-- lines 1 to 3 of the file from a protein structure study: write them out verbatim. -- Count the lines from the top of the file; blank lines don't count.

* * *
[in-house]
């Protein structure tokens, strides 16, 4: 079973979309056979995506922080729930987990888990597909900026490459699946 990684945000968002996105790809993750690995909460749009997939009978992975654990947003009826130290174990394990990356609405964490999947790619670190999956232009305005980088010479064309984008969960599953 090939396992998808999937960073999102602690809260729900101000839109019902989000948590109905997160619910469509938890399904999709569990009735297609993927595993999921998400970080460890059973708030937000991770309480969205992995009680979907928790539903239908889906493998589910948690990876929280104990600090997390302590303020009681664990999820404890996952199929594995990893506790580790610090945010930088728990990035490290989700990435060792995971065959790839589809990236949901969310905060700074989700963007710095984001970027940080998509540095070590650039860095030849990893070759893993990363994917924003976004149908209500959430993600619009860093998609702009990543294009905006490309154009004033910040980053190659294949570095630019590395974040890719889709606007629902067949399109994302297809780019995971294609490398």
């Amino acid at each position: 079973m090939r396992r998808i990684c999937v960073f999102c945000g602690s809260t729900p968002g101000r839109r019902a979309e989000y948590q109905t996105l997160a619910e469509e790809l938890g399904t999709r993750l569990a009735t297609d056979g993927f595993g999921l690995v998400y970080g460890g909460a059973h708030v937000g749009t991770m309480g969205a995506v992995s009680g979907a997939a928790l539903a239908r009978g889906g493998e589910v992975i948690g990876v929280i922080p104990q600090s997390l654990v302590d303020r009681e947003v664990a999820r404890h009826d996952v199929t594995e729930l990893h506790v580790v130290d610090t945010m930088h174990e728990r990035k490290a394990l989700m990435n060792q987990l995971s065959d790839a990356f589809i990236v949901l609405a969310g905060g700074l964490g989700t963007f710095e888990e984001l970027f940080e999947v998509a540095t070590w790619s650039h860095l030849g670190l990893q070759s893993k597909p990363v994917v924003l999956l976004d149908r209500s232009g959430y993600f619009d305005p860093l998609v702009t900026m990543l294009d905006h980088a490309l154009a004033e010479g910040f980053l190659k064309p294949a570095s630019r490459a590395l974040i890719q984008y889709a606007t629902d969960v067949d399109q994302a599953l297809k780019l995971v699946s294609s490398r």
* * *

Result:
[in-house]
């Protein structure tokens, strides 16, 4: 079973979309056979995506922080729930987990888990597909900026490459699946 990684945000968002996105790809993750690995909460749009997939009978992975654990947003009826130290174990394990990356609405964490999947790619670190999956232009305005980088010479064309984008969960599953 090939396992998808999937960073999102602690809260729900101000839109019902989000948590109905997160619910469509938890399904999709569990009735297609993927595993999921998400970080460890059973708030937000991770309480969205992995009680979907928790539903239908889906493998589910948690990876929280104990600090997390302590303020009681664990999820404890996952199929594995990893506790580790610090945010930088728990990035490290989700990435060792995971065959790839589809990236949901969310905060700074989700963007710095984001970027940080998509540095070590650039860095030849990893070759893993990363994917924003976004149908209500959430993600619009860093998609702009990543294009905006490309154009004033910040980053190659294949570095630019590395974040890719889709606007629902067949399109994302297809780019995971294609490398």
């Amino acid at each position: 079973m090939r396992r998808i990684c999937v960073f999102c945000g602690s809260t729900p968002g101000r839109r019902a979309e989000y948590q109905t996105l997160a619910e469509e790809l938890g399904t999709r993750l569990a009735t297609d056979g993927f595993g999921l690995v998400y970080g460890g909460a059973h708030v937000g749009t991770m309480g969205a995506v992995s009680g979907a997939a928790l539903a239908r009978g889906g493998e589910v992975i948690g990876v929280i922080p104990q600090s997390l654990v302590d303020r009681e947003v664990a999820r404890h009826d996952v199929t594995e729930l990893h506790v580790v130290d610090t945010m930088h174990e728990r990035k490290a394990l989700m990435n060792q987990l995971s065959d790839a990356f589809i990236v949901l609405a969310g905060g700074l964490g989700t963007f710095e888990e984001l970027f940080e999947v998509a540095t070590w790619s650039h860095l030849g670190l990893q070759s893993k597909p990363v994917v924003l999956l976004d149908r209500s232009g959430y993600f619009d305005p860093l998609v702009t900026m990543l294009d905006h980088a490309l154009a004033e010479g910040f980053l190659k064309p294949a570095s630019r490459a590395l974040i890719q984008y889709a606007t629902d969960v067949d399109q994302a599953l297809k780019l995971v699946s294609s490398r």